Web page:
Find three distinct triples (a, b, c) consisting of rational numbers that satisfy $a^2+b^2+c^2 =1$ and $a+b+c= \pm 1$.

Find three distinct triples (a, b, c) consisting of rational numbers that satisfy $a^2+b^2+c^2 =1$ and $a+b+c= \pm 1$.

By distinct it means that $(1, 0, 0)$ is a solution, but $(0, \pm 1, 0)$ counts as the same solution.

I can only seem to find two; namely $(1, 0, 0)$ and $( \frac{-1}{3}, \frac{2}{3}, \frac{2}{3})$. Is there a method to finding a third or is it still just trial and error?

Solutions Collecting From Web of "Find three distinct triples (a, b, c) consisting of rational numbers that satisfy $a^2+b^2+c^2 =1$ and $a+b+c= \pm 1$."

There are infinitely many. The complete rational solution to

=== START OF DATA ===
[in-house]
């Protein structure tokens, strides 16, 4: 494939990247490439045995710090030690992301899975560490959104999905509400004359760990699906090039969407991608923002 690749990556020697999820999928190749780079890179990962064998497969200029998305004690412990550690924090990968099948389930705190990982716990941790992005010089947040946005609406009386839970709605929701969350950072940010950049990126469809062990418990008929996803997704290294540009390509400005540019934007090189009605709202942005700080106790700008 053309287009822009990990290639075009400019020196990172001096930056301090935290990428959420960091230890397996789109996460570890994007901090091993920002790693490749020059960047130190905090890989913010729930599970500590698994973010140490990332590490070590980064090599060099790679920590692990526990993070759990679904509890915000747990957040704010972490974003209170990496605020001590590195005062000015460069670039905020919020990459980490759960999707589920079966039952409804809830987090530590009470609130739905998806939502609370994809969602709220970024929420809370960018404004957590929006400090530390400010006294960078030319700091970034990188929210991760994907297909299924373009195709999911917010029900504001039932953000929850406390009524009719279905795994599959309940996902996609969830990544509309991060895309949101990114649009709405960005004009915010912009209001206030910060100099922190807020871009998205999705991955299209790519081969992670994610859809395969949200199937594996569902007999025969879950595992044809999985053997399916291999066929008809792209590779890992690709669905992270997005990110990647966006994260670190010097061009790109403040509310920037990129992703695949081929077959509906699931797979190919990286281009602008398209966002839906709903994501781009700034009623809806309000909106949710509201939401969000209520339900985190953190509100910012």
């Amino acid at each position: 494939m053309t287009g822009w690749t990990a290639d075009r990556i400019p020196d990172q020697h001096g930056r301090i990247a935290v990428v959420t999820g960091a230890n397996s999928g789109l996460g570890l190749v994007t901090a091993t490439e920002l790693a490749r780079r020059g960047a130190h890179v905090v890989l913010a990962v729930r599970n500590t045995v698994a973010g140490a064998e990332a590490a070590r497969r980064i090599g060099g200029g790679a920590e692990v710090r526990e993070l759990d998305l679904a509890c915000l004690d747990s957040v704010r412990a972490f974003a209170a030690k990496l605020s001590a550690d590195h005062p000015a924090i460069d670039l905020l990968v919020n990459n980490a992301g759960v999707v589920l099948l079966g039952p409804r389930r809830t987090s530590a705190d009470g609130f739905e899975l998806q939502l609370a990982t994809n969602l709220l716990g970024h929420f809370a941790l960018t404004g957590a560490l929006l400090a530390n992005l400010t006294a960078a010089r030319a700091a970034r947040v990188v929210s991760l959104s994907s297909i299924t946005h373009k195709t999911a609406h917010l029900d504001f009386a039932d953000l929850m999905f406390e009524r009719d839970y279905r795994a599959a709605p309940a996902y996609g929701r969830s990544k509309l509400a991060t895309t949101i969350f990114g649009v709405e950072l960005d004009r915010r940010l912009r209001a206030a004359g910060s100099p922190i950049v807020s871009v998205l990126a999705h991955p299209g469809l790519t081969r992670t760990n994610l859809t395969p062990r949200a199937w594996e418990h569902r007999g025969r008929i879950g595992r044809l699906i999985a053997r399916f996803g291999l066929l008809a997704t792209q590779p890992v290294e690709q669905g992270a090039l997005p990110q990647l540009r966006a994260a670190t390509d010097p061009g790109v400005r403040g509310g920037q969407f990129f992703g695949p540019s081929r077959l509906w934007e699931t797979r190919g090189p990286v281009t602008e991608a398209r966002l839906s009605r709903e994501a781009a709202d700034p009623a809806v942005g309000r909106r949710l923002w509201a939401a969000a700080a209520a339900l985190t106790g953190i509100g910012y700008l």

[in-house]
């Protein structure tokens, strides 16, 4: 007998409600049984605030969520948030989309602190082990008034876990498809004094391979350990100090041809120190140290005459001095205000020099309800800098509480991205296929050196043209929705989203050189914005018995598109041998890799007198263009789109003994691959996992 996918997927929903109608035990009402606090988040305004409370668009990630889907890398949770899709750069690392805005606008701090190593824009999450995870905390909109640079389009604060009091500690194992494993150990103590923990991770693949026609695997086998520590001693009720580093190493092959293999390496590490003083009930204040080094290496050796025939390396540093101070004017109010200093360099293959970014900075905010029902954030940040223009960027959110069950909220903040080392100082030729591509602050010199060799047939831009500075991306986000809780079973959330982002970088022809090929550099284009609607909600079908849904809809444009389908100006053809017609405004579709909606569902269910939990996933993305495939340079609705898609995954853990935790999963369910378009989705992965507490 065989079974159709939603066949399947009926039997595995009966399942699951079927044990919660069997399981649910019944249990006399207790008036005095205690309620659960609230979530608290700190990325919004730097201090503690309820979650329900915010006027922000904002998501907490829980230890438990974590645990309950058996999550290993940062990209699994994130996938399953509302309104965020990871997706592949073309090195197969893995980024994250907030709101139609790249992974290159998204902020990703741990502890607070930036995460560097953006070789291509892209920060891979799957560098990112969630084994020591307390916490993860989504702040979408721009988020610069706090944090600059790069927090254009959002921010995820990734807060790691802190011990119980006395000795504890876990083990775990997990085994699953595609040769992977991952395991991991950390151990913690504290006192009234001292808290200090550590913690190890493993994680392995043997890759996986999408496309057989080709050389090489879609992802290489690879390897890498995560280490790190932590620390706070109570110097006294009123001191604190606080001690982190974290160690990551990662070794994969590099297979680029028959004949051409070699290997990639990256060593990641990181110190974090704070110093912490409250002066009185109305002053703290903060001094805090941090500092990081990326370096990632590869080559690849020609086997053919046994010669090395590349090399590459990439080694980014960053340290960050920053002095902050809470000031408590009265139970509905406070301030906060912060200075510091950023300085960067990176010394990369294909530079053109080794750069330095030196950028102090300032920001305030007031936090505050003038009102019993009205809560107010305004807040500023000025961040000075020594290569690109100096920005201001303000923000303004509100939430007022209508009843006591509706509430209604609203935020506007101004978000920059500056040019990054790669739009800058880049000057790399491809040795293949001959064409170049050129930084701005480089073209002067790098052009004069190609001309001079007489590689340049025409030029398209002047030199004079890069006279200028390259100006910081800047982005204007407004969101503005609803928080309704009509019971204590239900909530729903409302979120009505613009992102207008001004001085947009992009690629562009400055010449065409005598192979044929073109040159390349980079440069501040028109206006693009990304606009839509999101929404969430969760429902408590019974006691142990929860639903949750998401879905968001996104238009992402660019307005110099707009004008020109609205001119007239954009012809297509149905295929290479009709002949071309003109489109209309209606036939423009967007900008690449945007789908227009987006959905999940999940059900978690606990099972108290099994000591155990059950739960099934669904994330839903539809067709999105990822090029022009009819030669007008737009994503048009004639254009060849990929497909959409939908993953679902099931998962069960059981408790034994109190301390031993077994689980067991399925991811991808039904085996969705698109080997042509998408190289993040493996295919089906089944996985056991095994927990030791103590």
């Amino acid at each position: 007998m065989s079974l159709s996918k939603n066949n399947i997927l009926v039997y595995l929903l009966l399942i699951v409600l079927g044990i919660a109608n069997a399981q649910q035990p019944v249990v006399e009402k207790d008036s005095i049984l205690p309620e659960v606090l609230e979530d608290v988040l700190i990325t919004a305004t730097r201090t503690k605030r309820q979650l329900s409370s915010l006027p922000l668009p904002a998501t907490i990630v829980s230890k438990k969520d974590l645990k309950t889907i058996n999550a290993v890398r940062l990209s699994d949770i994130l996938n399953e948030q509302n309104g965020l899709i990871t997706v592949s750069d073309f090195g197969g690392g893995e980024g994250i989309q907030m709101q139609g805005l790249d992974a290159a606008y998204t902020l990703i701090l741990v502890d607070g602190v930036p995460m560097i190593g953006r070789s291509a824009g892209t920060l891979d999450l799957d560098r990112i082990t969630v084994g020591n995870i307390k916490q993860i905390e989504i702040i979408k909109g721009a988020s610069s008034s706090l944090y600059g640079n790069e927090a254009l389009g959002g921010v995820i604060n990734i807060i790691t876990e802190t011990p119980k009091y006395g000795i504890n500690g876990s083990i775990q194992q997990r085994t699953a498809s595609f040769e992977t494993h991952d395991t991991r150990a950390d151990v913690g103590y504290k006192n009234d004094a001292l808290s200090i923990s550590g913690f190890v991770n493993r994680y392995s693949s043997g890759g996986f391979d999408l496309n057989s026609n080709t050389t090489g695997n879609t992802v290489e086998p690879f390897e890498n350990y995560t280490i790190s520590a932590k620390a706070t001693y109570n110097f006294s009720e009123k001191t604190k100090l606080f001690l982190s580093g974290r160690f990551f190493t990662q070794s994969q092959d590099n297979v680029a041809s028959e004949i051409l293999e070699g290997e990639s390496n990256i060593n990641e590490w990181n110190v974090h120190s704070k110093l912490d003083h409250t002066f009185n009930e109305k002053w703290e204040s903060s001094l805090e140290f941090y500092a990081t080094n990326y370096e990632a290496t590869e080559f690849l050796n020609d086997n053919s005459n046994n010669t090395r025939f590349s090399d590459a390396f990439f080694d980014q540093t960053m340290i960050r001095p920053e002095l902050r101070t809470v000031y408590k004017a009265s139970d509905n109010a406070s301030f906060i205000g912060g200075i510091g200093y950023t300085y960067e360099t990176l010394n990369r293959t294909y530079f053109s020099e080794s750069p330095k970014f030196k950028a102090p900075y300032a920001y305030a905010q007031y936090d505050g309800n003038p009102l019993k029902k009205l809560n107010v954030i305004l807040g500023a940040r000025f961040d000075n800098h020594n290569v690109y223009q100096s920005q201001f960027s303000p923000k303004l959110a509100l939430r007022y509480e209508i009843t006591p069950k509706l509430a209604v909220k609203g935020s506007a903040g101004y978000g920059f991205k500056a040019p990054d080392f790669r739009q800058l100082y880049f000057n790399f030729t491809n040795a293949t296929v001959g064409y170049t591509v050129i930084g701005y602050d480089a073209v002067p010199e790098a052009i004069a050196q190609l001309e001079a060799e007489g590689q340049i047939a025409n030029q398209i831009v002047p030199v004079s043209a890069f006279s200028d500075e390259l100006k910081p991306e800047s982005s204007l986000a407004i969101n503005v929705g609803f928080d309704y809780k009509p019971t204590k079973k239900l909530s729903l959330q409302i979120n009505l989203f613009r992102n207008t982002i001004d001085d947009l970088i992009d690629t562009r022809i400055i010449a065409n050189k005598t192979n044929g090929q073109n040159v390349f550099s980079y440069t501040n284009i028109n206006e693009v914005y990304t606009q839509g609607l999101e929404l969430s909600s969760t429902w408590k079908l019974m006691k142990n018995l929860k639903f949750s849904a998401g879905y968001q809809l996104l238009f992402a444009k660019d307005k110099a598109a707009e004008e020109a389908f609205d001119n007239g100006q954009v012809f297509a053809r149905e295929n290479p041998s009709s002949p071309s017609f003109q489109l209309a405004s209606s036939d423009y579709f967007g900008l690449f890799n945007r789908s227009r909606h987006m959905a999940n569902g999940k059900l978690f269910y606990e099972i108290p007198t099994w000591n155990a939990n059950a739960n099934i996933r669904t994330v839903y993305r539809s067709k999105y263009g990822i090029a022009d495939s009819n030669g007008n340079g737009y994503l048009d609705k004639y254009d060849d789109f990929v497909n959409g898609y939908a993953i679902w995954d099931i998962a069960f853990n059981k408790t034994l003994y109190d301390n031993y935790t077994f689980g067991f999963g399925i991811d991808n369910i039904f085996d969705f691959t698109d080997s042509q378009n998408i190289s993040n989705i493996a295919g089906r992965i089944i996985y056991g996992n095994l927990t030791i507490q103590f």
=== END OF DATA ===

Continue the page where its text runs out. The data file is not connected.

$$a^2+b^2+c^2=1$$
is given by
$$\left(\frac{p^2-q^2-r^2}s\right)^k+\left(\frac{2pq}s\right)^k+\left(\frac{2pr}s\right)^k=1\tag1$$
where $s=p^2+q^2+r^2$ and $k=2$. But eq $(1)$ is also satisfied for $k=1$ if
$$p=\frac{q^2+r^2}{q+r}$$
For example, if $q=1,\,r=5$, then,
$$\big({-}\tfrac{5}{31}\big)^k+\big(\tfrac{6}{31}\big)^k+\big(\tfrac{30}{31}\big)^k=1$$
for $k=1,2$, and so on.

Here’s a start that shows that
any other solutions
would have to have
distinct $a, b, $ and $c$.

In
$a^2+b^2+c^2 =1$
and
$a+b+c= \pm 1$,
if $a=b$,
these become
$2a^2+c^2 = 1,
2a+c = \pm 1$.

Then
$c = -2a\pm 1$,
so
$1
= 2a^2+(-2a\pm 1)^2
=2a^2+4a^2\pm 4a+1
=6a^2\pm 4a+1
$
so
$0 = 6a^2\pm 4a
=2a(3a\pm 2)
$.
Therefore
$a=0$ or
$a = \pm \frac23$.

If $a=b=0$,
then
$c = \pm 1$;
if $a=b=\pm \frac23$,
then
$c = -2a\pm 1
=\mp \frac43 \pm 1
=\pm \frac13
$
and these are the solutions
that you already have.

Therefore
any other solutions
would have to have
distinct $a, b, $ and $c$.

$\frac{6}{7}, \frac{3}{7}, -\frac{2}{7}$ is the third solution.